Lesson 19 Teacher Material: Redemption of the Dead

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“Lesson 19 Teacher Material: Redemption of the Dead,” Foundations of the Restoration Teacher Material (2019)

“Lesson 19 Teacher Material,” Foundations of the Restoration Teacher Material

Lesson 19 Teacher Material

Redemption of the Dead

The Prophet Joseph Smith taught that one of the greatest responsibilities God has given Latter-day Saints is to help redeem the dead (see Teachings of Presidents of the Church: Joseph Smith [2007], 475). This lesson is designed to help students understand and share why the redemption of the dead is such a vital part of God’s plan and to increase their desire to participate more fully in family history and temple service.

Suggestions for Teaching

The Lord reveals the doctrine of redemption of the dead through the Prophet Joseph Smith.

Display the accompanying image and explain that it portrays Alvin Smith carrying his younger brother, Joseph, after Joseph’s leg surgery. Invite students to recount from their class preparation what they know about Joseph’s feelings for his brother Alvin and what happened to Alvin.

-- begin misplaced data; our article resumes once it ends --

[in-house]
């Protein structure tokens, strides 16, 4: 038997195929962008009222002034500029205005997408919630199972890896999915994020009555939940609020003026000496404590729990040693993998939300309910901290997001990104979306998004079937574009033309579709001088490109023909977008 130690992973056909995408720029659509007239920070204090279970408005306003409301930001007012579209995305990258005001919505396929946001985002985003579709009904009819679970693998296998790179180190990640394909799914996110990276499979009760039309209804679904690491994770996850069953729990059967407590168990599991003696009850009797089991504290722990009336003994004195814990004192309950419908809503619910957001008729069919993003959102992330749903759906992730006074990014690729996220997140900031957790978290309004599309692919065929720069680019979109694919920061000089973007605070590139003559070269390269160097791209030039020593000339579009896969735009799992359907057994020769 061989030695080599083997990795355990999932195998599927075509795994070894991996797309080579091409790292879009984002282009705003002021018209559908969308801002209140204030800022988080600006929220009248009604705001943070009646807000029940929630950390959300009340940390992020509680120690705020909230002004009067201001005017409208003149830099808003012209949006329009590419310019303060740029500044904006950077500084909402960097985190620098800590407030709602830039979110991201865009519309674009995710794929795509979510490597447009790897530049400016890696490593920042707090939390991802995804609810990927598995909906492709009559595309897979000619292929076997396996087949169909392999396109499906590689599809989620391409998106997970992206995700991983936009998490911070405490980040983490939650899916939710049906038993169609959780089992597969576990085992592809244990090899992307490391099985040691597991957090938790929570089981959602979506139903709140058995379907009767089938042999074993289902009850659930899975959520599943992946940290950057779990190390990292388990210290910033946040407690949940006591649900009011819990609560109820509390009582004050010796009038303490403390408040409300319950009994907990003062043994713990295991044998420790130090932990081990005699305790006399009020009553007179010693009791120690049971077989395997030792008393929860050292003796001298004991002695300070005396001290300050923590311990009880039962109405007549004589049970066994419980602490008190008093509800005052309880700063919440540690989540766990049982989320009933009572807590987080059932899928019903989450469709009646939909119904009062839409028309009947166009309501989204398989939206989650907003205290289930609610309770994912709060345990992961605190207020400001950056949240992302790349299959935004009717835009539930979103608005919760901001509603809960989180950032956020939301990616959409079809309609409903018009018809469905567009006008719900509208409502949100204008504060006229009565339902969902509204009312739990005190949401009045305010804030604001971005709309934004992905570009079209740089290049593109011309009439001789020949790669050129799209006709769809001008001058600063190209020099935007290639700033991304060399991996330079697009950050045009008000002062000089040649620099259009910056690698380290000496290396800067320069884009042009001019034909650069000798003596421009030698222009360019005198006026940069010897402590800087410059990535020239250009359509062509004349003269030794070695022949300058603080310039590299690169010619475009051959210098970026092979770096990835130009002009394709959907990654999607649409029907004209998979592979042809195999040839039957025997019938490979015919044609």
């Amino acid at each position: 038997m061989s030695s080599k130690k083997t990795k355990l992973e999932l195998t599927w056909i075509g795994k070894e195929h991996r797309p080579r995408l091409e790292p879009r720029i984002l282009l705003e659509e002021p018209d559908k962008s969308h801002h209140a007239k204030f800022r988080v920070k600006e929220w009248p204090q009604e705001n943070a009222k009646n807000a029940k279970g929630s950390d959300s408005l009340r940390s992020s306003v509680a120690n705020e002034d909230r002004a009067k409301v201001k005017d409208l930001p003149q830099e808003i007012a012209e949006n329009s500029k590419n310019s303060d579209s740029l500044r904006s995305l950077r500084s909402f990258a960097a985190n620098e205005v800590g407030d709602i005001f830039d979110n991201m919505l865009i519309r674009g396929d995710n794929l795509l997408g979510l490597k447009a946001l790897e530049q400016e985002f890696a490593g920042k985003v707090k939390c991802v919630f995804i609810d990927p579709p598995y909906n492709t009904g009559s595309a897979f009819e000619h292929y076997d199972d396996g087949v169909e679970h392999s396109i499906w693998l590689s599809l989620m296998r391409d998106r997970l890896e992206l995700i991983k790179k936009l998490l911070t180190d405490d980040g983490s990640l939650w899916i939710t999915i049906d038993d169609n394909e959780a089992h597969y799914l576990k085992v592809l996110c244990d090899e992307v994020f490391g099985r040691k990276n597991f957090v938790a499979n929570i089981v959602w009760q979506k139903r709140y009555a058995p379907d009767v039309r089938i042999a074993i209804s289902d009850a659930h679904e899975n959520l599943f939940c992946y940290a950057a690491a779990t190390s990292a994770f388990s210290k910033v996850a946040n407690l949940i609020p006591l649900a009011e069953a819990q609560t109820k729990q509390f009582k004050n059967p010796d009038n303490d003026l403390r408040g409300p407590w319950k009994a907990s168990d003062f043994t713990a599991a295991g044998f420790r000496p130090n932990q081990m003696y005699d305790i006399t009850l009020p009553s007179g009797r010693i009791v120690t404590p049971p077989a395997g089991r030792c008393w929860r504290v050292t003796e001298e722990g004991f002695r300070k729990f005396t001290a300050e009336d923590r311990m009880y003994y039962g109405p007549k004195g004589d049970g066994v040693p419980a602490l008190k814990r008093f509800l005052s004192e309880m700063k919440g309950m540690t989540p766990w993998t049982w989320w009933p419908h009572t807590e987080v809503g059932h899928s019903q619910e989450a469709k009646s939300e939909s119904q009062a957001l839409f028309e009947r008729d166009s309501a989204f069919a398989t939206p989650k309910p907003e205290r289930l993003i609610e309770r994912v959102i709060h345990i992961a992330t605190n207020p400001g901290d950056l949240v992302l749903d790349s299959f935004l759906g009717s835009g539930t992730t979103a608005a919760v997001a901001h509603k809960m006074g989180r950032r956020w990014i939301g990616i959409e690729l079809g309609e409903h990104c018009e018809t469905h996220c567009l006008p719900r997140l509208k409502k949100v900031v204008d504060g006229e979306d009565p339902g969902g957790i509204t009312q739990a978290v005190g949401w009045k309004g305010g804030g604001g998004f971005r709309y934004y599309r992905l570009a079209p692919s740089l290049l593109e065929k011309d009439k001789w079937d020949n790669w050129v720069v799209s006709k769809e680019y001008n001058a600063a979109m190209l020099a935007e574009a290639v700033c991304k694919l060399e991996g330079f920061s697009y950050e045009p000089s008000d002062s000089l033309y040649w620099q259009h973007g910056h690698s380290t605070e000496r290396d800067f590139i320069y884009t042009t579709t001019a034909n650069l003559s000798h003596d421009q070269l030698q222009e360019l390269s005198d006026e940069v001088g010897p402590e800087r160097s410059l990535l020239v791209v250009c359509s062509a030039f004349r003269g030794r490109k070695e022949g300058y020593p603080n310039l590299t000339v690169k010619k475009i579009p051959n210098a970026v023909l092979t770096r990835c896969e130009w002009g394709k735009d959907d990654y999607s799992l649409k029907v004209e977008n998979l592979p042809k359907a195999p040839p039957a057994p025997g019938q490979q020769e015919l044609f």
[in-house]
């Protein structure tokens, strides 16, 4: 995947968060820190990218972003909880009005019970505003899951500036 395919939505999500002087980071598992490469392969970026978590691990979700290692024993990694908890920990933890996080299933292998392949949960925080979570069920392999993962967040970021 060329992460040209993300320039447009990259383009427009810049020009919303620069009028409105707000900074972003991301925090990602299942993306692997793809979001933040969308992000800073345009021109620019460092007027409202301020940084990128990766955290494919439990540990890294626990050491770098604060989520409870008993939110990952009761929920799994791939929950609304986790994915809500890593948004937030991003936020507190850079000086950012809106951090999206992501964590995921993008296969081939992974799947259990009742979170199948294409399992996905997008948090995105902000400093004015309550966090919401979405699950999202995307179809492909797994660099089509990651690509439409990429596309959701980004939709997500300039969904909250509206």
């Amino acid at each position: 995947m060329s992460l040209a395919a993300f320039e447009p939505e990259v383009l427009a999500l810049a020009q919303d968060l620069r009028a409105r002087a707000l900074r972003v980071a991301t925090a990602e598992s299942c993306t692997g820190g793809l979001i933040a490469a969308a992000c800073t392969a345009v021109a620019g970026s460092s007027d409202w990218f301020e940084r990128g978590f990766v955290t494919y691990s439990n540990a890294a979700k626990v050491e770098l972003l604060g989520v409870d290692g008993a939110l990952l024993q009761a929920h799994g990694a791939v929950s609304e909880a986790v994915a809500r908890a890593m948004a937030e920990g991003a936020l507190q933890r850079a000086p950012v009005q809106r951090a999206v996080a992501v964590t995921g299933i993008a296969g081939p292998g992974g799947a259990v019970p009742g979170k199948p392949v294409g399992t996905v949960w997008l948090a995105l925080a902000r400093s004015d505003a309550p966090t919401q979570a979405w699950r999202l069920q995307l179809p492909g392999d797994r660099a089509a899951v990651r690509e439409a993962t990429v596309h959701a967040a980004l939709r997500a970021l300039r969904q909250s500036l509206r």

Joseph Smith: Prophet of the Restoration
  • What did a Presbyterian minister suggest to the Smith family at Alvin’s funeral?

  • How would you have felt hearing these words if you had been a member of Joseph’s family?

Remind students that the minister’s words reflected the belief, as taught in the New Testament, that baptism is essential for salvation (see John 3:5). Ask students to review Joseph Smith’s 1836 vision of the celestial kingdom as recorded in Doctrine and Covenants 137:1, 5–8, looking for what Joseph Smith learned about his brother Alvin. Invite students to report what they found.